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Strip tax pirates of secrecy cloak

The IRS does a good job of not leaking personal information we taxpayers are required to report. It is also good at guarding the confidentiality of someone pretending to be you and stealing a big refund in your name.

Tampa police complain that federal privacy laws are giving too much cover to identity thieves who, evidence shows, are collecting millions of dollars in fraudulent payments here in Tampa. Victims of identity theft say it takes many months, and many frustrating calls to the IRS, to get problems resolved and to collect the money they’re owed.

Meanwhile, the thieves could have cashed their checks and moved on to steal more under another phony identity. Just a little timely light would disrupt this shadowy intrigue.

A bill proposed by U.S. Rep. Kathy Castor of Tampa would give police a much-needed way to fight back against tax fraud. The bill also would require timely government help for honest taxpayers and not significantly compromise privacy.

The new law would allow the IRS to work with local, state or federal police agencies and to share tax information pertinent to the investigation, but only with the officers and detectives personally involved in the case.

The Tampa Democrat also wants to give the IRS a 90-day deadline for taking action on taxpayer complaints of fraud and identity theft. If the IRS is so overwhelmed with fake forms that it can’t meet that deadline, Congress and the public deserve to know.

A few weeks ago, the Tribune reported that a Largo couple filed suit against the IRS for delaying their refund. Someone else apparently got a refund in their name; the IRS couldn’t tell them how much or where the check was mailed. In what Jay and Christine Gordon hope becomes a class-action suit on behalf of all taxpayers in a similar situation, they are demanding a faster response from the IRS. After they sued, they did get their refund of $2,570, but their complaint remains valid.

Instead of using living taxpayers, sometimes phony filers use the Social Security numbers of dead people. These names are available through the Social Security Death Index. Castor’s bill would limit information about recent deaths to those demonstrating a “legitimate fraud prevention interest.” That part of the bill seems overly restrictive. Biographers, reporters and genealogy researchers appreciate having access to the death list.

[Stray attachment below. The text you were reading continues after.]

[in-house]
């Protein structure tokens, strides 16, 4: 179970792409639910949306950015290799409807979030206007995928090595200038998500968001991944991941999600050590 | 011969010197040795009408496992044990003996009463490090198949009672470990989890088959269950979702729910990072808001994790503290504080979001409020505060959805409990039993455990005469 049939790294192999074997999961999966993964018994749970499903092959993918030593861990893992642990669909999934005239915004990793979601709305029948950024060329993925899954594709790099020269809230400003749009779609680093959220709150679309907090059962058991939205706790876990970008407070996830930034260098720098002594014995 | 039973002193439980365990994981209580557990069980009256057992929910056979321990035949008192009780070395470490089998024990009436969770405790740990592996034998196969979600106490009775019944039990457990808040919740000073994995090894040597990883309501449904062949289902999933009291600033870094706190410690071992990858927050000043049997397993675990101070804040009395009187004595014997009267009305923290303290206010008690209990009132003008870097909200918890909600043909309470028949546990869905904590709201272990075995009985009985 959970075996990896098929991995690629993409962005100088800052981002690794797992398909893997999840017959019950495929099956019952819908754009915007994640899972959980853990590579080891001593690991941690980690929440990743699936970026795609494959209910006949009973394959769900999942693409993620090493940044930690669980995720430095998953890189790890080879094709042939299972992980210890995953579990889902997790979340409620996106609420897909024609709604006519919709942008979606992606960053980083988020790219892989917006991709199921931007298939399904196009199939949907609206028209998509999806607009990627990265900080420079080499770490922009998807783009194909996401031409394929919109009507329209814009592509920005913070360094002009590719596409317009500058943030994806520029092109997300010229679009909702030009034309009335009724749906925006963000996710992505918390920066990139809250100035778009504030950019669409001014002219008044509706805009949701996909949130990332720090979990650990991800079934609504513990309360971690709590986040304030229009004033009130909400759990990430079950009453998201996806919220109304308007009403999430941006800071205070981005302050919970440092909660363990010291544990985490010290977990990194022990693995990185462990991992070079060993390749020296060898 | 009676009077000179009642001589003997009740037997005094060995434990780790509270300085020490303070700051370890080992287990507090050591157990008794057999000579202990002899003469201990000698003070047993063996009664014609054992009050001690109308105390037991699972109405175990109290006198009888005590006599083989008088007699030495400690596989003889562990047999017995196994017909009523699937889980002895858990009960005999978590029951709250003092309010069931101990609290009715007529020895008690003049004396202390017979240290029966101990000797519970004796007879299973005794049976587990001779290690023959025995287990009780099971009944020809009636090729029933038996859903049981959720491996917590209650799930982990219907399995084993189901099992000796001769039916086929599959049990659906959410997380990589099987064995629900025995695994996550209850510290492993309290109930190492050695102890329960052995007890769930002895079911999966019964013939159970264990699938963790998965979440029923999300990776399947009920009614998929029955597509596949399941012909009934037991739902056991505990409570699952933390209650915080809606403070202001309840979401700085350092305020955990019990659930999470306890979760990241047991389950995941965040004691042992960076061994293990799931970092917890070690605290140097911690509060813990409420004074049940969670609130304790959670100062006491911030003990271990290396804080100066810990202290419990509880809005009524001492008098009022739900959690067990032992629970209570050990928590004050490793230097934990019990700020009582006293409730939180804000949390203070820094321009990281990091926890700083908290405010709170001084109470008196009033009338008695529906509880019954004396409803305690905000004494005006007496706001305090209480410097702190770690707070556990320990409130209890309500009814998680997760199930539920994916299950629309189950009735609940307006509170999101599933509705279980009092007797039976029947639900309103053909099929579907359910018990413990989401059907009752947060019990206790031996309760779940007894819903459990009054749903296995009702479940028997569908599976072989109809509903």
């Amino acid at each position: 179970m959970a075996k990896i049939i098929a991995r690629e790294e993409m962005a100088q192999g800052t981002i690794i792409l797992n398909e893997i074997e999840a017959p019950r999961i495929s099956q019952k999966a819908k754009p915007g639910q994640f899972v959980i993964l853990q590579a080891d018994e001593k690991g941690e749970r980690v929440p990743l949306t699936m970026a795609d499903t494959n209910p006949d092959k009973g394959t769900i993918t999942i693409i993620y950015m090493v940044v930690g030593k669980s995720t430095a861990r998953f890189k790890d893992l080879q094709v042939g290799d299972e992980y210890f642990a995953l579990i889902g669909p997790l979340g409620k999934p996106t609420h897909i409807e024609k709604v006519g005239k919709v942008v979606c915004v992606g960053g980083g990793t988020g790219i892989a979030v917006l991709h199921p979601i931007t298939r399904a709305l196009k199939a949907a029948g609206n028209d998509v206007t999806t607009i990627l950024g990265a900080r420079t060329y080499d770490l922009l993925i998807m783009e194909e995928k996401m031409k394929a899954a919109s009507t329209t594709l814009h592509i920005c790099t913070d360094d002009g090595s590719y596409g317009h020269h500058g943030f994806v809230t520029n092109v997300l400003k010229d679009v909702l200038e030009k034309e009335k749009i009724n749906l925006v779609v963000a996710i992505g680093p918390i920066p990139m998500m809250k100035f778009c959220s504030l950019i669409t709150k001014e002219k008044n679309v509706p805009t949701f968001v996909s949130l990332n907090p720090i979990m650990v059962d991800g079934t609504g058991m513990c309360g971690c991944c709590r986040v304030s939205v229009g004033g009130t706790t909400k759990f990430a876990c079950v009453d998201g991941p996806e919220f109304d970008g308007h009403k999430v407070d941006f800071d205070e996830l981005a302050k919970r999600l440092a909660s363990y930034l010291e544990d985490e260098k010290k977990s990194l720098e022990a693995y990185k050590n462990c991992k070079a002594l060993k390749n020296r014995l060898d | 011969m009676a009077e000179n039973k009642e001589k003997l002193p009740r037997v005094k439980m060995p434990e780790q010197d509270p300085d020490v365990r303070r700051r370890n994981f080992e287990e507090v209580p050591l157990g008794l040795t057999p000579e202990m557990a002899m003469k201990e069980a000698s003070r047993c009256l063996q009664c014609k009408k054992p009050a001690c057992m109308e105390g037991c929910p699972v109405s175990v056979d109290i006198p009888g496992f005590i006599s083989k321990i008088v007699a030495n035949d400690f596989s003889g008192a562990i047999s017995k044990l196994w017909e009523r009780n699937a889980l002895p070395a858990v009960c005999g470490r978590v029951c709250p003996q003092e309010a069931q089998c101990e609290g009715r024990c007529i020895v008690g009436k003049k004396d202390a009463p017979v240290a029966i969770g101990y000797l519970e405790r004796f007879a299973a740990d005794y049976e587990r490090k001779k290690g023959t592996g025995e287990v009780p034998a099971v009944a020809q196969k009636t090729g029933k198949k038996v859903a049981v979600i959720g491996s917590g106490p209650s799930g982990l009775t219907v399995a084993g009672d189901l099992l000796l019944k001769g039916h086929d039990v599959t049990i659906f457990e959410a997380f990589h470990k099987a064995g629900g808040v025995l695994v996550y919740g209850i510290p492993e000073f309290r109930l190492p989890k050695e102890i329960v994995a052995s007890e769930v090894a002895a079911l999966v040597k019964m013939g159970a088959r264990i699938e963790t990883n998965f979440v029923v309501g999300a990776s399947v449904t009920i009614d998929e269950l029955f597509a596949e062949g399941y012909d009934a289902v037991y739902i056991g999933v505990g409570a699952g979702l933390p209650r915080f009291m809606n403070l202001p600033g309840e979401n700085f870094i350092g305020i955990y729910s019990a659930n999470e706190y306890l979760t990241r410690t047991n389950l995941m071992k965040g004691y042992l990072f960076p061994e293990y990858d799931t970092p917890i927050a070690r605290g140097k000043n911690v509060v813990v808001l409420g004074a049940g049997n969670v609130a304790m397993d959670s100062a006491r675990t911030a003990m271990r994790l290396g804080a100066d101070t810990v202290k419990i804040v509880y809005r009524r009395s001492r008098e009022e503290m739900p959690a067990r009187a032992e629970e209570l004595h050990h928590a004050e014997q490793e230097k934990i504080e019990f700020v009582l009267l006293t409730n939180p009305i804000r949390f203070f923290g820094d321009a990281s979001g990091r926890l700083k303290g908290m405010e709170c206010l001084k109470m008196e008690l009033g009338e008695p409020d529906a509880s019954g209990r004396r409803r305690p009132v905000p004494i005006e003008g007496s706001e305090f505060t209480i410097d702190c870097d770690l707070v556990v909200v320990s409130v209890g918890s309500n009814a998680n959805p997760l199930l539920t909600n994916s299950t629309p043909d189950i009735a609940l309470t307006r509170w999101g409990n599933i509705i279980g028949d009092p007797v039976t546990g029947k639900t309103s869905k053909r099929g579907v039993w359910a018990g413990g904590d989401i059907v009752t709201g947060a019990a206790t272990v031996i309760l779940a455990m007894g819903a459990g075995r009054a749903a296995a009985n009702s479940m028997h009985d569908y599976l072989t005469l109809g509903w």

If someone is officially listed as dead and their Social Security number has been retired, it’s hard to understand why the IRS would mail a check to a person claiming to have that number, without first investigating for possible fraud. If an officially dead person is mailing in a form, either the index has an error that needs correcting or the person asking for payment is a thief who needs to be caught.

Castor’s bill also would require the IRS to tell Congress each year how many reports of possible fraud were reported by state and local police agencies and what was done about each one.

If what Tampa police and the U.S. Postal Service uncovered here last year is any indication, lax oversight of tax credits has turned thousands of petty thieves into high rollers.

A big part of the problem is that the tax code forces the IRS to do more than collect the right amount of taxes and refund money to those from whom too much was withheld. The IRS also must mail big checks directly to qualified needy families, and the agency has been under political pressure to do it fast.

Prompt delivery of the money appears to have taken priority over carefully safeguarding against fraud. This bill is an overdue attempt to slow down the wholesale looting of the Treasury. It merits urgent consideration in Congress.

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